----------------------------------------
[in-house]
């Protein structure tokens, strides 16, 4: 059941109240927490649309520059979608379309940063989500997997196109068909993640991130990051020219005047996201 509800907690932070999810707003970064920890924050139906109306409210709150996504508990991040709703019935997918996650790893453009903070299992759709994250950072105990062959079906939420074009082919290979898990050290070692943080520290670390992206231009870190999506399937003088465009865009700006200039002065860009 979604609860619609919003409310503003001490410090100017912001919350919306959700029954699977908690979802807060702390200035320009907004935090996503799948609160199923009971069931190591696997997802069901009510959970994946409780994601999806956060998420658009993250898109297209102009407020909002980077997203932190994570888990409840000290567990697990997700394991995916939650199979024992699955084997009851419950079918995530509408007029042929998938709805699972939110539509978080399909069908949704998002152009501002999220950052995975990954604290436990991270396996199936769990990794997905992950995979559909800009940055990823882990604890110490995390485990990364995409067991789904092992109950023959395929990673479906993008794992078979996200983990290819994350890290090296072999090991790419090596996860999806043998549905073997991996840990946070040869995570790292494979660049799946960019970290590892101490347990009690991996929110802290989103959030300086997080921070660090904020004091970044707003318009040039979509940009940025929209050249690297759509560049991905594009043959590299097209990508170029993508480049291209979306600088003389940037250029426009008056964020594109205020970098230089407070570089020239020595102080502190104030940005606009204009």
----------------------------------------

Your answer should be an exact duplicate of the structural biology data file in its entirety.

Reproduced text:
[in-house]
């Protein structure tokens, strides 16, 4: 059941109240927490649309520059979608379309940063989500997997196109068909993640991130990051020219005047996201 509800907690932070999810707003970064920890924050139906109306409210709150996504508990991040709703019935997918996650790893453009903070299992759709994250950072105990062959079906939420074009082919290979898990050290070692943080520290670390992206231009870190999506399937003088465009865009700006200039002065860009 979604609860619609919003409310503003001490410090100017912001919350919306959700029954699977908690979802807060702390200035320009907004935090996503799948609160199923009971069931190591696997997802069901009510959970994946409780994601999806956060998420658009993250898109297209102009407020909002980077997203932190994570888990409840000290567990697990997700394991995916939650199979024992699955084997009851419950079918995530509408007029042929998938709805699972939110539509978080399909069908949704998002152009501002999220950052995975990954604290436990991270396996199936769990990794997905992950995979559909800009940055990823882990604890110490995390485990990364995409067991789904092992109950023959395929990673479906993008794992078979996200983990290819994350890290090296072999090991790419090596996860999806043998549905073997991996840990946070040869995570790292494979660049799946960019970290590892101490347990009690991996929110802290989103959030300086997080921070660090904020004091970044707003318009040039979509940009940025929209050249690297759509560049991905594009043959590299097209990508170029993508480049291209979306600088003389940037250029426009008056964020594109205020970098230089407070570089020239020595102080502190104030940005606009204009």